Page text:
How to Dry Wood Logs

Ashley Kurz

When trees are first cut, the logs are not yet ready for burning or for building because they are not dry enough. Even wood cut from seemingly dry trees, still have a higher water content than what is recommended for burning or building. Drying logs before using them involves a long process of "seasoning" them. You will need to know how and where to place your wood logs for drying.

Seasoned logs burn much easier than fresh cut logs.
    Use an axe or log splitter to cut logs efficiently.
  1. Cut your logs into at least quarter logs with an axe or log splitter. The bark around the log will prevent it from drying completely and also harbors insects that could ruin the wood. Cutting them into quarters allows for airflow to the core of the log.

  2. Clear an area in your storage shed, or lay a wooden pallet onto a flat area of ground outside.

  3. Stack your logs into a pile. Stack the first row, then change the log direction for the next row. Change log direction for each row to allow for as much air circulation between logs as possible.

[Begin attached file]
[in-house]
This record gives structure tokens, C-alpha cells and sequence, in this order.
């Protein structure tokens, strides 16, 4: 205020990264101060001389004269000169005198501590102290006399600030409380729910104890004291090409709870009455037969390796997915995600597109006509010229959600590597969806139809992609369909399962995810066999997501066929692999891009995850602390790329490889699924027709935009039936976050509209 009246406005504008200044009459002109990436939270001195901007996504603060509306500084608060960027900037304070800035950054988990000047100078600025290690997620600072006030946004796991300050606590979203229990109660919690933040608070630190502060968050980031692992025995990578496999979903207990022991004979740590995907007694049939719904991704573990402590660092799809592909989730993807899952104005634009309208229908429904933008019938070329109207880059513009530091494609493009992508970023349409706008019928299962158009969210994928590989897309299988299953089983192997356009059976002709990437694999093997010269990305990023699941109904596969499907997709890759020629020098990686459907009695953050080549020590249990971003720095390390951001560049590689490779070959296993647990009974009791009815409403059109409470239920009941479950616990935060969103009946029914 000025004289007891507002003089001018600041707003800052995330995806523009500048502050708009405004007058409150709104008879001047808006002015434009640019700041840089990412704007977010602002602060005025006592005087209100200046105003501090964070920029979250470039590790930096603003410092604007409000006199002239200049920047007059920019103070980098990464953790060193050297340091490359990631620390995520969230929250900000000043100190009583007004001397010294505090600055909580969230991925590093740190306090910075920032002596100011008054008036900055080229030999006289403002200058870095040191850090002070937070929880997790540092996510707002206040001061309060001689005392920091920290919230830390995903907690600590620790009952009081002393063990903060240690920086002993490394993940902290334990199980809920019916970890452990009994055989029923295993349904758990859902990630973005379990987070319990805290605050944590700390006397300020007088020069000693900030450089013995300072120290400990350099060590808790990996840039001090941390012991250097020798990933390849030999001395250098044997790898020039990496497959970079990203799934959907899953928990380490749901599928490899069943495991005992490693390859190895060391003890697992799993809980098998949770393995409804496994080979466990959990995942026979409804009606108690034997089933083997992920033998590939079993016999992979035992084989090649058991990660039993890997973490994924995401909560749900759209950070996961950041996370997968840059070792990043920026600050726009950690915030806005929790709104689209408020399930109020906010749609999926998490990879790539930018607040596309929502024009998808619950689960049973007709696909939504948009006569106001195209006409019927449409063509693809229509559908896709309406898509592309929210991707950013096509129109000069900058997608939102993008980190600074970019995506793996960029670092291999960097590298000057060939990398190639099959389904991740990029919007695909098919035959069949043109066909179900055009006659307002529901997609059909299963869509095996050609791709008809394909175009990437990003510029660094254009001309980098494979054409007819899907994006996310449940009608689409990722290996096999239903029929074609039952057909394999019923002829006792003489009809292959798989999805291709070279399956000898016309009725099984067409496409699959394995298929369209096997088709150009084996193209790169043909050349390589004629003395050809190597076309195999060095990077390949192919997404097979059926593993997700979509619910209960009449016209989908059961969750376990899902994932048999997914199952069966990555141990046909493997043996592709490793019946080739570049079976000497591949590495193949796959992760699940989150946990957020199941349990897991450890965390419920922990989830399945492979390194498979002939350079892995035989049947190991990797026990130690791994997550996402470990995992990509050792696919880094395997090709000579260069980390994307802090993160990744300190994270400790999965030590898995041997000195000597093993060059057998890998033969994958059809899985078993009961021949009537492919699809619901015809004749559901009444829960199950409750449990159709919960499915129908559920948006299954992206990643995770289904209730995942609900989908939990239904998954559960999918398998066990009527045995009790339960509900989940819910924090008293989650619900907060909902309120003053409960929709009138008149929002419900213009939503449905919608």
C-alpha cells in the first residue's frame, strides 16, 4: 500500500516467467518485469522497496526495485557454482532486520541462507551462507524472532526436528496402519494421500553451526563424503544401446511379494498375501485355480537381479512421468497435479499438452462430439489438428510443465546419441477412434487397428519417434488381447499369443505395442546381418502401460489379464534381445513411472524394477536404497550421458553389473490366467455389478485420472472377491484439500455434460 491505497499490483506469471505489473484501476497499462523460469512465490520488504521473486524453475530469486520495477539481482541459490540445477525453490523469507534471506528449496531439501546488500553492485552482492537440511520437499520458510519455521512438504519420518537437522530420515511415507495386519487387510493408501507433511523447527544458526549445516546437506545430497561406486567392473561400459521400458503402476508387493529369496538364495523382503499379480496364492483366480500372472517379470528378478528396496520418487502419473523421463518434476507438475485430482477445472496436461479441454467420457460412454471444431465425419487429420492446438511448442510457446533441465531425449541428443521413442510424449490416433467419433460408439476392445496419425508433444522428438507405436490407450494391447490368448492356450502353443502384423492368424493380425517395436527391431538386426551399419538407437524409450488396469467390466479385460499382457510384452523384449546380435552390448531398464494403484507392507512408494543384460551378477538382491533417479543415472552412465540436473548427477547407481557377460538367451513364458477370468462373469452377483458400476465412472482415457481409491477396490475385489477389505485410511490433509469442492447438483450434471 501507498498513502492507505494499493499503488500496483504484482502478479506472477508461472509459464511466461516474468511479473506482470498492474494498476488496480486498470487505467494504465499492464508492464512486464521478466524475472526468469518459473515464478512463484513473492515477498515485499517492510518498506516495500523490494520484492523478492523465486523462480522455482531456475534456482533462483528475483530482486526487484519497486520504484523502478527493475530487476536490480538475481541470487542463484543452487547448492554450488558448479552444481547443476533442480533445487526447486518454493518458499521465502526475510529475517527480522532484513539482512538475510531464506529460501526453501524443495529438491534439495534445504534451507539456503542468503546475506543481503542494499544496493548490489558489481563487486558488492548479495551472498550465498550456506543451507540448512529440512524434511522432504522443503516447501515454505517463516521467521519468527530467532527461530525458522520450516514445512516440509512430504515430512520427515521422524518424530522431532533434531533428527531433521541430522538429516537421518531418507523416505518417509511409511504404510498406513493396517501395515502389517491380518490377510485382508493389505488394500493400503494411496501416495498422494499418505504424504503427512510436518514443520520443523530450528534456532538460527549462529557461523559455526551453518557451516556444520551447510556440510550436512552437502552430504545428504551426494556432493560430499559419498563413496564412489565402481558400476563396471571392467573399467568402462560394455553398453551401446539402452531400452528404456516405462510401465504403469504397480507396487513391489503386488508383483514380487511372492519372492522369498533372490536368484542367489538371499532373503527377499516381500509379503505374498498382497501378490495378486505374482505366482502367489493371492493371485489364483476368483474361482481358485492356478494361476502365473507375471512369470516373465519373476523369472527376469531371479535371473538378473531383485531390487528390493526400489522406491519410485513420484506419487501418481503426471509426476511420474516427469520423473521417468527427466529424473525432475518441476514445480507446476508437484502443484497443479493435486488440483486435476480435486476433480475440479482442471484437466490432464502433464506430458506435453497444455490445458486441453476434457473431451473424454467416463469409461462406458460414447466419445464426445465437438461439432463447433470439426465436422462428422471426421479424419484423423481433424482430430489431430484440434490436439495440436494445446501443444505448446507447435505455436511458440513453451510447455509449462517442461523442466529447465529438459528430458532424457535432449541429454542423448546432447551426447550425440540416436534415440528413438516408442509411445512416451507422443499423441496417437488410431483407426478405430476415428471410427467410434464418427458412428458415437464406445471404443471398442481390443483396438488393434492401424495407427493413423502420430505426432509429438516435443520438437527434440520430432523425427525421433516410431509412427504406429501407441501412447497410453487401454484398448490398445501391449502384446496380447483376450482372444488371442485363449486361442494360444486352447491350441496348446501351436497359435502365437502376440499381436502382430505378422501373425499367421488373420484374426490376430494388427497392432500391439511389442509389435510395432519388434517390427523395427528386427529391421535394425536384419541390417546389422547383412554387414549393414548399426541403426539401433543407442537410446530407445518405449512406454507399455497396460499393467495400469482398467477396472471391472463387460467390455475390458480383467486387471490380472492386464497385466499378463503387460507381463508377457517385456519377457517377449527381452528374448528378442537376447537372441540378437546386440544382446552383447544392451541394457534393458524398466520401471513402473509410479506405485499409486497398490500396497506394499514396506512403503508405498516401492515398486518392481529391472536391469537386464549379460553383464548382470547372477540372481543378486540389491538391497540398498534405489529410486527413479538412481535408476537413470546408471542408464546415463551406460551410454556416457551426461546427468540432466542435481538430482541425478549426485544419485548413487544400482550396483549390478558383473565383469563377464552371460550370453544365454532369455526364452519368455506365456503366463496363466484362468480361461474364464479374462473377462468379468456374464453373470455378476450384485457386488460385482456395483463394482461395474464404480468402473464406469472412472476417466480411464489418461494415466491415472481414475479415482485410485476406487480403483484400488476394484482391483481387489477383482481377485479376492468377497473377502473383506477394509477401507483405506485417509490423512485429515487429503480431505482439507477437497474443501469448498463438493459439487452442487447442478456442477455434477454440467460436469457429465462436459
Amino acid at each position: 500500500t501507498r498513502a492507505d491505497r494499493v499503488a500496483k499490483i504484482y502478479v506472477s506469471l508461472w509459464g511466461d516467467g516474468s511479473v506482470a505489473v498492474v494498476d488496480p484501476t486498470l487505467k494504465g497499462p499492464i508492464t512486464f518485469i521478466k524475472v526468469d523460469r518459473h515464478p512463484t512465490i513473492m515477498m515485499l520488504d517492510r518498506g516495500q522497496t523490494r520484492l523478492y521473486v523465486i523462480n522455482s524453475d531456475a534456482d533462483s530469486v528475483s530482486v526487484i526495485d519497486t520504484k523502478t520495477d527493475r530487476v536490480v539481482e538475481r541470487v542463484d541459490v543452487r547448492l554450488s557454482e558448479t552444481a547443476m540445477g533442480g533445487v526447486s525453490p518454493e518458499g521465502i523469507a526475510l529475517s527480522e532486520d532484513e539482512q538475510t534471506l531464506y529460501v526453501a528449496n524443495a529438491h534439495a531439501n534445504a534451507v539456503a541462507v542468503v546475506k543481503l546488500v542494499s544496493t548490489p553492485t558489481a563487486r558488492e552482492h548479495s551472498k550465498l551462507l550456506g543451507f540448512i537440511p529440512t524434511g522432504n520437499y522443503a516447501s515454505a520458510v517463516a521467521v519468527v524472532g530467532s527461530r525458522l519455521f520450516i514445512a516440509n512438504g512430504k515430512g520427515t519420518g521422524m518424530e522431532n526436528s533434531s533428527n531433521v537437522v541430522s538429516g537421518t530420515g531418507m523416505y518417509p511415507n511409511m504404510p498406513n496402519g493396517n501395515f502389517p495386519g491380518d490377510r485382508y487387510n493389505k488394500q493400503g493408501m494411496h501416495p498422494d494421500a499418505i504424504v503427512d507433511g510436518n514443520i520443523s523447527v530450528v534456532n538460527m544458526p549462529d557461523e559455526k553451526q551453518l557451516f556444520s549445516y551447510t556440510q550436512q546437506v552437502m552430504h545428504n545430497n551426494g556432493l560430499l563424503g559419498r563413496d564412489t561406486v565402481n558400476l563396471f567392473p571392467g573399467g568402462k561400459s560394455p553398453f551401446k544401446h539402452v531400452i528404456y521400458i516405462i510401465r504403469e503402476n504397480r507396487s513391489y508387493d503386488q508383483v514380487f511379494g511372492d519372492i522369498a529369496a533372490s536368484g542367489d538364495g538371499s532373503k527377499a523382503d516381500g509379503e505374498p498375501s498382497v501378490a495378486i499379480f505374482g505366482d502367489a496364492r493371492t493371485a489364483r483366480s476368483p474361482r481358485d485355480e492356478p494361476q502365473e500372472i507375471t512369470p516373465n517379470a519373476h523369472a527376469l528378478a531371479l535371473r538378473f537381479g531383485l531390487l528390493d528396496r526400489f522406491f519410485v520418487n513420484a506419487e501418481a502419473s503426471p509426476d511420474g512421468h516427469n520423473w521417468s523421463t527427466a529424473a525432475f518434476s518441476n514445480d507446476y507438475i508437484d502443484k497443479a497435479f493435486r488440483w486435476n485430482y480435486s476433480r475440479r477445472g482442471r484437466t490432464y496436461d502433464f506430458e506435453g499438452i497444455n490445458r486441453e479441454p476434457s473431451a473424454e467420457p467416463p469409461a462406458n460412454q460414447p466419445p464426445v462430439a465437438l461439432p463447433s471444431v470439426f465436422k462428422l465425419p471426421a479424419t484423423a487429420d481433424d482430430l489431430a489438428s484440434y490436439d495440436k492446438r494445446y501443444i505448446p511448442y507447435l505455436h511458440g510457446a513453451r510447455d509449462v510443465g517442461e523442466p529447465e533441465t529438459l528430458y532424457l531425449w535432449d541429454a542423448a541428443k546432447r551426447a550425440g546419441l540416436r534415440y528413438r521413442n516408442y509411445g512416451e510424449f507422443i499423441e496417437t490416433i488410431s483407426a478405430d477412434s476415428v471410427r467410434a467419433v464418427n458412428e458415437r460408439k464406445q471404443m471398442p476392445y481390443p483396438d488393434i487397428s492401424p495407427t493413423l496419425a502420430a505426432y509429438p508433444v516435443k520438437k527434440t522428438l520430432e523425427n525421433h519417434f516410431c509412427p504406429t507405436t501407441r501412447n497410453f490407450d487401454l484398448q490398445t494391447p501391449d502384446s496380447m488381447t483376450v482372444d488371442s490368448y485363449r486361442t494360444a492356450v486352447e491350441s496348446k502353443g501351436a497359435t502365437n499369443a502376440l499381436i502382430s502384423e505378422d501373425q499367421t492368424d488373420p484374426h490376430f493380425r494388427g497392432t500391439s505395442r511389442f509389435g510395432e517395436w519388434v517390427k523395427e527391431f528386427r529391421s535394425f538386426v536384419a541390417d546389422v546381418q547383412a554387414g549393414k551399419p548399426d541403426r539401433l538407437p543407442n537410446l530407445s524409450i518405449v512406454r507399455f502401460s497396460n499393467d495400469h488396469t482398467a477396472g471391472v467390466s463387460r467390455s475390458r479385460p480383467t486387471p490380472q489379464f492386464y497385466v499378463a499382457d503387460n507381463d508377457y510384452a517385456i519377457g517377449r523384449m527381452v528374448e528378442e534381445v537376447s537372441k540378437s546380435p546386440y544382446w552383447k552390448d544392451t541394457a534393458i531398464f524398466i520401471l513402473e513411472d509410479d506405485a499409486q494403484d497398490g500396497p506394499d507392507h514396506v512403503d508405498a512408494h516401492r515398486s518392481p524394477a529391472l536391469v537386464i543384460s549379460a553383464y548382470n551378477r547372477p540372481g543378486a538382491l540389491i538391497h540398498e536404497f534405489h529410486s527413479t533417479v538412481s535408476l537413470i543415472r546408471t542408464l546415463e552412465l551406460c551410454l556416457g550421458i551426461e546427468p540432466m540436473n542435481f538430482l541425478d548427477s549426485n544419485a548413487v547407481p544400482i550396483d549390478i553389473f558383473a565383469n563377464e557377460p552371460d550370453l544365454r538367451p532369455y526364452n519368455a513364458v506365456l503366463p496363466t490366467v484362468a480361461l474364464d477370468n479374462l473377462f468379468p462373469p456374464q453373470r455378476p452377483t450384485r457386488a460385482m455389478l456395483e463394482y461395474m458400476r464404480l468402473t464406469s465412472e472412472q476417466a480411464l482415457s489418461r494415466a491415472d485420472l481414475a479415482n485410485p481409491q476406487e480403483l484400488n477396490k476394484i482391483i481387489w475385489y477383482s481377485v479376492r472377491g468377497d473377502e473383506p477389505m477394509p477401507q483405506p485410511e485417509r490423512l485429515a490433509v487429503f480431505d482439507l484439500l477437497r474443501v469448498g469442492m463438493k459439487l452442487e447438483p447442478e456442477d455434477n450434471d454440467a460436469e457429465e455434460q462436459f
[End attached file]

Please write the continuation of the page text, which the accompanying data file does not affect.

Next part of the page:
4. Cover wood, if you placed it outside, with a vinyl tarp. Cover only the top of the wood pile, like an awning, to encourage air flow under the tarp.

  5. Allow wood to dry, or "season" thoroughly this way, before using it. You can tell that the wood is dry by picking up one of the logs. If the log is lighter than it was before, it has dried. Oak takes about 2 years, Pine wood, and the wood from fruit trees, can be used within only a few months. Beech wood can be used in about a year.